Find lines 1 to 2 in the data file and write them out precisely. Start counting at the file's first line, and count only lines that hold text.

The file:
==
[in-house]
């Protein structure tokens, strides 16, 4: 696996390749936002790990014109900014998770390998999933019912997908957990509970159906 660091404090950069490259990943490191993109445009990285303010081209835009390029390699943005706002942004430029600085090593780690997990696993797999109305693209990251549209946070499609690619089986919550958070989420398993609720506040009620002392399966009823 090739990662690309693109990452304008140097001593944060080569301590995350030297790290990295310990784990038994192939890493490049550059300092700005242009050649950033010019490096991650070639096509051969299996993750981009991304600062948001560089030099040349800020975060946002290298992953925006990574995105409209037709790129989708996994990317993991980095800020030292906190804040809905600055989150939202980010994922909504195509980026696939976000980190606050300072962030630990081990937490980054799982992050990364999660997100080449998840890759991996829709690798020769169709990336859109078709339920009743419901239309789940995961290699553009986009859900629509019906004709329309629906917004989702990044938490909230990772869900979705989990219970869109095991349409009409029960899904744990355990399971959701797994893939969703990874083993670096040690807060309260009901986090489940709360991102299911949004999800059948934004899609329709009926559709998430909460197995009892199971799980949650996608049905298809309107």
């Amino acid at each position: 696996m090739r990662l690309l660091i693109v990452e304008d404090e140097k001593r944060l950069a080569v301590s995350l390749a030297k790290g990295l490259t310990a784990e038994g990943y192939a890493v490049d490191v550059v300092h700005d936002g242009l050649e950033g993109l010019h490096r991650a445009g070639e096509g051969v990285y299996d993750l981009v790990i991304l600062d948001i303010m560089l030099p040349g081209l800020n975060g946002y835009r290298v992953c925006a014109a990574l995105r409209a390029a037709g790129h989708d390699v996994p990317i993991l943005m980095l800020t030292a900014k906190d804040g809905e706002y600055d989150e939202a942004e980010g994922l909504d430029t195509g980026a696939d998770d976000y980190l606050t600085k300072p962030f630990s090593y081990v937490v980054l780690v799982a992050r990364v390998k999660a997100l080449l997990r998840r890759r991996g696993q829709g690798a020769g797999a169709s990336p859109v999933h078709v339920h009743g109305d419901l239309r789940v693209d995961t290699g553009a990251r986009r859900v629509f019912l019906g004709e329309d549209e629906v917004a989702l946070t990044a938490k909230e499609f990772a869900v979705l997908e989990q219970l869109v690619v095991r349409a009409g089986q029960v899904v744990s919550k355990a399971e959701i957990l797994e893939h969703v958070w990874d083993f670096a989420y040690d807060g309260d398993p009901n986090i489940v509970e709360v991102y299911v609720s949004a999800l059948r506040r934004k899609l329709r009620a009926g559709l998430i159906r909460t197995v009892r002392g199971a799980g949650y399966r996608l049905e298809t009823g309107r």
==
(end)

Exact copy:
[in-house]
């Protein structure tokens, strides 16, 4: 696996390749936002790990014109900014998770390998999933019912997908957990509970159906 660091404090950069490259990943490191993109445009990285303010081209835009390029390699943005706002942004430029600085090593780690997990696993797999109305693209990251549209946070499609690619089986919550958070989420398993609720506040009620002392399966009823 090739990662690309693109990452304008140097001593944060080569301590995350030297790290990295310990784990038994192939890493490049550059300092700005242009050649950033010019490096991650070639096509051969299996993750981009991304600062948001560089030099040349800020975060946002290298992953925006990574995105409209037709790129989708996994990317993991980095800020030292906190804040809905600055989150939202980010994922909504195509980026696939976000980190606050300072962030630990081990937490980054799982992050990364999660997100080449998840890759991996829709690798020769169709990336859109078709339920009743419901239309789940995961290699553009986009859900629509019906004709329309629906917004989702990044938490909230990772869900979705989990219970869109095991349409009409029960899904744990355990399971959701797994893939969703990874083993670096040690807060309260009901986090489940709360991102299911949004999800059948934004899609329709009926559709998430909460197995009892199971799980949650996608049905298809309107």